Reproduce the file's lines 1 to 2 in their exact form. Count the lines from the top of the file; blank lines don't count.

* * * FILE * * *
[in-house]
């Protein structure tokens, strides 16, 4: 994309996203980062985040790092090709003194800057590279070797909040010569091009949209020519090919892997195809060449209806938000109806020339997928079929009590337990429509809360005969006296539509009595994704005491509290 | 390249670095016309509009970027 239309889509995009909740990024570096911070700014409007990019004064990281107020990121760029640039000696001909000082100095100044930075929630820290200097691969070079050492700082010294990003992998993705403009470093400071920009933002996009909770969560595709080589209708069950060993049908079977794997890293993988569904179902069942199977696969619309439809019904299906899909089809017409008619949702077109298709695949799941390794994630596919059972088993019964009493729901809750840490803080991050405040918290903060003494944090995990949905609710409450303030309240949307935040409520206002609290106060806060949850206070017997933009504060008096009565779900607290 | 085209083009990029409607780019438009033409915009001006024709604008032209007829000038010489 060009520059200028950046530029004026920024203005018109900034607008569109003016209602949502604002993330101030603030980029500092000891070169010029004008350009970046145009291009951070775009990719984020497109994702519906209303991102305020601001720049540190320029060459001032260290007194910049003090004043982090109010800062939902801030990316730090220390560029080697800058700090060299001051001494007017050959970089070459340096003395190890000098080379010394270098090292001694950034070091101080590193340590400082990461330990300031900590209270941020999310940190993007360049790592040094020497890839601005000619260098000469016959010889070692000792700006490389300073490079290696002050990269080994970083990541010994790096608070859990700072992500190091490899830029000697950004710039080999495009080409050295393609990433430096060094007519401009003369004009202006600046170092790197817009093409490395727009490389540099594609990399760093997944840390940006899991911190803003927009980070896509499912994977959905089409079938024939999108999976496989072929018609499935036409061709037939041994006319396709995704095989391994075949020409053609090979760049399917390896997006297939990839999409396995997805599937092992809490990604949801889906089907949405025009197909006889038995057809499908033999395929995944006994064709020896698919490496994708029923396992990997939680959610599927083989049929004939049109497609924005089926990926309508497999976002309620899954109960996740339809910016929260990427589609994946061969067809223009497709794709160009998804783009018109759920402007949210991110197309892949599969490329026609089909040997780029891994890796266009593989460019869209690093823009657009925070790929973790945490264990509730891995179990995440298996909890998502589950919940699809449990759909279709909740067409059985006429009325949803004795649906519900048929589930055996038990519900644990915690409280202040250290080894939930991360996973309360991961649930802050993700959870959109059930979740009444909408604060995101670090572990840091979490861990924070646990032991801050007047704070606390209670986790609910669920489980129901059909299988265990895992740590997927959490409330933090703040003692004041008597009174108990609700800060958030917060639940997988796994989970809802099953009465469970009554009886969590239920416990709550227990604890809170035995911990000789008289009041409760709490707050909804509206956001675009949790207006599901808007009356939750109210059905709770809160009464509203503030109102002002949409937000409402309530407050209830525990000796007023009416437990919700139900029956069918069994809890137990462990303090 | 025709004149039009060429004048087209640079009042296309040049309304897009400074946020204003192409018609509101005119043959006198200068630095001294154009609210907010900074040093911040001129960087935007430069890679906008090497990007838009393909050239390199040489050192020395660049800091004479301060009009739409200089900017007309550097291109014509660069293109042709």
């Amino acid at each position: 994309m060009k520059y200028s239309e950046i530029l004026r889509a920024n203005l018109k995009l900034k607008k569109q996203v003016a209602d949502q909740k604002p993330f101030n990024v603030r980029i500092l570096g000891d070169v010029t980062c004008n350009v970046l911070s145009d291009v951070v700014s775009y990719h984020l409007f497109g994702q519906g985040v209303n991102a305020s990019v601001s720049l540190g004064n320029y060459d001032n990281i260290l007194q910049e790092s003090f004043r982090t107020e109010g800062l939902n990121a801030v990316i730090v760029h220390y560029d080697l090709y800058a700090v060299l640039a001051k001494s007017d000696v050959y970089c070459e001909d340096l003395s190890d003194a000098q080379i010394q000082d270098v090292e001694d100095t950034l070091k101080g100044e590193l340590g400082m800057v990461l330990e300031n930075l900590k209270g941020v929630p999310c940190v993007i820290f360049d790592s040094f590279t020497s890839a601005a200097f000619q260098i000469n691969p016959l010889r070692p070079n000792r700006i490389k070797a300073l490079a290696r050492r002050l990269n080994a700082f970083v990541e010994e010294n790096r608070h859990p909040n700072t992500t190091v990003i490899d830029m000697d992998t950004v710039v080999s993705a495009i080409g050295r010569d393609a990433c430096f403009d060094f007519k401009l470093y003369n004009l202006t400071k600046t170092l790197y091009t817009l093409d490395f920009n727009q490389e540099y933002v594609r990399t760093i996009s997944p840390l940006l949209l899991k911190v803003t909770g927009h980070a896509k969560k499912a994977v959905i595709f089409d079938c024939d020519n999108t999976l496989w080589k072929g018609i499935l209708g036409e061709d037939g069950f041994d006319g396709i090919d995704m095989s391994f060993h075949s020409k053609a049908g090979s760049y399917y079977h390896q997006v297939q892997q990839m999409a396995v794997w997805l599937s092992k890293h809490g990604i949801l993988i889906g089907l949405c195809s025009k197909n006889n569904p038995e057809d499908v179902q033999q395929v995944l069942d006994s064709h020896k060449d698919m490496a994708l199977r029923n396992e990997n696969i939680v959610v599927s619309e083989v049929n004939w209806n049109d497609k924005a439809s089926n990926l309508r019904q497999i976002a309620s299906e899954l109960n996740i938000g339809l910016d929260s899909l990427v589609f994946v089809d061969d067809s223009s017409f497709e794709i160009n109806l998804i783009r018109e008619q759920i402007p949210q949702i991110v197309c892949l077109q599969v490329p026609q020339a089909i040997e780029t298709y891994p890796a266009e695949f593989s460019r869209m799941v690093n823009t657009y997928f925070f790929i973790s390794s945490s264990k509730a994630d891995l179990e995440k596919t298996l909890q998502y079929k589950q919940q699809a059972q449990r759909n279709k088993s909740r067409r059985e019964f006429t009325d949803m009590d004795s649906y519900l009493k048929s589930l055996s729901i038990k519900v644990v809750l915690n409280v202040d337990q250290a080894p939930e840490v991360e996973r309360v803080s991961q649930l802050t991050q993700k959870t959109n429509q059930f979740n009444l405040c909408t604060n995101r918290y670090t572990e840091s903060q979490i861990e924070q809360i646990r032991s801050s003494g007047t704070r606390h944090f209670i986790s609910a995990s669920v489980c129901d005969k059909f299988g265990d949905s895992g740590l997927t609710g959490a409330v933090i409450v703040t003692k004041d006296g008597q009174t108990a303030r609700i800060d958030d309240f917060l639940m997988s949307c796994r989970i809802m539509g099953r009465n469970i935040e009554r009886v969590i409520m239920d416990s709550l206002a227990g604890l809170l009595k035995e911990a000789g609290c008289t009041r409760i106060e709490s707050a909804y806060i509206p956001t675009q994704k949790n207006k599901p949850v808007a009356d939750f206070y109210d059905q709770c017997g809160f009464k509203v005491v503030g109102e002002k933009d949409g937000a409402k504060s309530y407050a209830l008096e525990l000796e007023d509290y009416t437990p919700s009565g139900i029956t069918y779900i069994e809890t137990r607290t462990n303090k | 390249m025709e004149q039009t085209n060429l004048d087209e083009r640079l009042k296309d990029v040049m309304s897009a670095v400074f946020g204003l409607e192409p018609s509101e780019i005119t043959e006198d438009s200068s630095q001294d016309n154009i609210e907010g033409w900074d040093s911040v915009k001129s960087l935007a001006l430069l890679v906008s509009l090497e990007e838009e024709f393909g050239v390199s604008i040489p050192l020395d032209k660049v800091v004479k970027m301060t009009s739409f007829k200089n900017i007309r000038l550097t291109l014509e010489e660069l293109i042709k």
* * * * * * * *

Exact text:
[in-house]
């Protein structure tokens, strides 16, 4: 994309996203980062985040790092090709003194800057590279070797909040010569091009949209020519090919892997195809060449209806938000109806020339997928079929009590337990429509809360005969006296539509009595994704005491509290 | 390249670095016309509009970027 239309889509995009909740990024570096911070700014409007990019004064990281107020990121760029640039000696001909000082100095100044930075929630820290200097691969070079050492700082010294990003992998993705403009470093400071920009933002996009909770969560595709080589209708069950060993049908079977794997890293993988569904179902069942199977696969619309439809019904299906899909089809017409008619949702077109298709695949799941390794994630596919059972088993019964009493729901809750840490803080991050405040918290903060003494944090995990949905609710409450303030309240949307935040409520206002609290106060806060949850206070017997933009504060008096009565779900607290 | 085209083009990029409607780019438009033409915009001006024709604008032209007829000038010489 060009520059200028950046530029004026920024203005018109900034607008569109003016209602949502604002993330101030603030980029500092000891070169010029004008350009970046145009291009951070775009990719984020497109994702519906209303991102305020601001720049540190320029060459001032260290007194910049003090004043982090109010800062939902801030990316730090220390560029080697800058700090060299001051001494007017050959970089070459340096003395190890000098080379010394270098090292001694950034070091101080590193340590400082990461330990300031900590209270941020999310940190993007360049790592040094020497890839601005000619260098000469016959010889070692000792700006490389300073490079290696002050990269080994970083990541010994790096608070859990700072992500190091490899830029000697950004710039080999495009080409050295393609990433430096060094007519401009003369004009202006600046170092790197817009093409490395727009490389540099594609990399760093997944840390940006899991911190803003927009980070896509499912994977959905089409079938024939999108999976496989072929018609499935036409061709037939041994006319396709995704095989391994075949020409053609090979760049399917390896997006297939990839999409396995997805599937092992809490990604949801889906089907949405025009197909006889038995057809499908033999395929995944006994064709020896698919490496994708029923396992990997939680959610599927083989049929004939049109497609924005089926990926309508497999976002309620899954109960996740339809910016929260990427589609994946061969067809223009497709794709160009998804783009018109759920402007949210991110197309892949599969490329026609089909040997780029891994890796266009593989460019869209690093823009657009925070790929973790945490264990509730891995179990995440298996909890998502589950919940699809449990759909279709909740067409059985006429009325949803004795649906519900048929589930055996038990519900644990915690409280202040250290080894939930991360996973309360991961649930802050993700959870959109059930979740009444909408604060995101670090572990840091979490861990924070646990032991801050007047704070606390209670986790609910669920489980129901059909299988265990895992740590997927959490409330933090703040003692004041008597009174108990609700800060958030917060639940997988796994989970809802099953009465469970009554009886969590239920416990709550227990604890809170035995911990000789008289009041409760709490707050909804509206956001675009949790207006599901808007009356939750109210059905709770809160009464509203503030109102002002949409937000409402309530407050209830525990000796007023009416437990919700139900029956069918069994809890137990462990303090 | 025709004149039009060429004048087209640079009042296309040049309304897009400074946020204003192409018609509101005119043959006198200068630095001294154009609210907010900074040093911040001129960087935007430069890679906008090497990007838009393909050239390199040489050192020395660049800091004479301060009009739409200089900017007309550097291109014509660069293109042709």